Sorrento Therapeutics, Scripps Research Institute announce antibody development collaboration

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Sorrento Therapeutics, Inc. (OTC Bulletin Board: SRNE) today announced an antibody discovery and development collaboration with The Scripps Research Institute, La Jolla, CA. Under the terms of the agreement, Sorrento Therapeutics obtains an exclusive, worldwide license to the Institute's novel technology, based on quorum sensing, for the prevention and treatment of Staphylococcus aureus ('Staph') infections, including Methicillin-resistant Staph. aureus (MRSA).

Sorrento Therapeutics will utilize its proprietary antibody library technology to identify fully human antibodies for the neutralization of Staph-specific signaling peptides that control bacterial virulence. A research group at the Institute, led by Drs. Kim Janda and Gunnar Kaufmann, has shown that sequestering of these signaling peptides, which are integral components of a bacterial communication process called quorum sensing, results in significantly reduced virulence of MRSA in both cellular and animal models. The Staph signaling peptide analogs described by Scripps Research represent a unique opportunity to develop both, vaccines and antibody-based immunotherapeutics, to combat MRSA.

"We are impressed by the promising animal data presented by our colleagues at Scripps Research and are pleased to collaborate on the development of human vaccines and fully human antibody therapeutics to help address the important public health issue of MRSA infections," stated Dr. Henry Ji, Chief Scientific Officer of Sorrento Therapeutics. "This discovery program represents a novel approach to fighting MRSA, and we also see interference with quorum sensing as a more general approach to address the serious issue of antibiotic resistance beyond MRSA."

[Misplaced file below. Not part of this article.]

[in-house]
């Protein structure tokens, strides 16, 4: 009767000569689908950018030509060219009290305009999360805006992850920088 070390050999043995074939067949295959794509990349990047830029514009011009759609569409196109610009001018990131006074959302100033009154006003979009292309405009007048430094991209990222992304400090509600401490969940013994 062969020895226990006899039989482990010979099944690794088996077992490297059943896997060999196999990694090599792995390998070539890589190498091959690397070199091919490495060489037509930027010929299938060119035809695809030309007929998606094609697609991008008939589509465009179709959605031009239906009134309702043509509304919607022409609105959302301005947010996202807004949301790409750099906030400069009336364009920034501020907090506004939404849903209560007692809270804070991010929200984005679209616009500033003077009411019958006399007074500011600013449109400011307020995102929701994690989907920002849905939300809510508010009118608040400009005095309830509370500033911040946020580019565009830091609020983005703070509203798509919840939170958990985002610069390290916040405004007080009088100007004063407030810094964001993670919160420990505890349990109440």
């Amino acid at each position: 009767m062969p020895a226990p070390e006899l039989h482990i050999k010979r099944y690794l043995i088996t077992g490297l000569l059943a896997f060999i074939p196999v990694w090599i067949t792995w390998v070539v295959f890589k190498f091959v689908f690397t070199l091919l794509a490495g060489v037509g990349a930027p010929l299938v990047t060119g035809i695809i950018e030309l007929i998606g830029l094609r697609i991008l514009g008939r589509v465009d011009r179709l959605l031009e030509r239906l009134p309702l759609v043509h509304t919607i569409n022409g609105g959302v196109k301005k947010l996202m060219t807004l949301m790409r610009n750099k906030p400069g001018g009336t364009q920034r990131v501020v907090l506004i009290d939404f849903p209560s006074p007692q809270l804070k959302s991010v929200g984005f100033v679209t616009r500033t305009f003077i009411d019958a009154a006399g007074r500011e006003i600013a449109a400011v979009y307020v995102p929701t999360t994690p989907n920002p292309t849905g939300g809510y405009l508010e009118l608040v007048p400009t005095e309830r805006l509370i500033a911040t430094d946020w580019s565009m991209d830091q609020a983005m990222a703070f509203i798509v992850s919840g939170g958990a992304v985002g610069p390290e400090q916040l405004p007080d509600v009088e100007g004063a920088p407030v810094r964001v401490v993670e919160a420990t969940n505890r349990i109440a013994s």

MRSA infections are a growing healthcare concern, particularly as resistance to antibiotics, such as vancomycin, becomes more widespread. In the United States alone, 2.5 million individuals are MRSA carriers and the CDC estimates that in the U.S. 94,000 cases of acute, generalized MRSA infections resulted in 19,000 deaths in 2005.

Using Scripps Research's quorum sensing-based technology, Sorrento Therapeutics will seek to identify fully human antibody candidates that disrupt the biological communication processes of MRSA.

"We have published that antibodies targeting the quorum sensing process are protective against MRSA infections in established animal models," said Dr. Kim Janda of Scripps Research. "Sorrento Therapeutics' human antibody library will be a critical resource in identifying fully human antibodies that can be developed into clinical therapeutics against MRSA."

SOURCE Sorrento Therapeutics, Inc.


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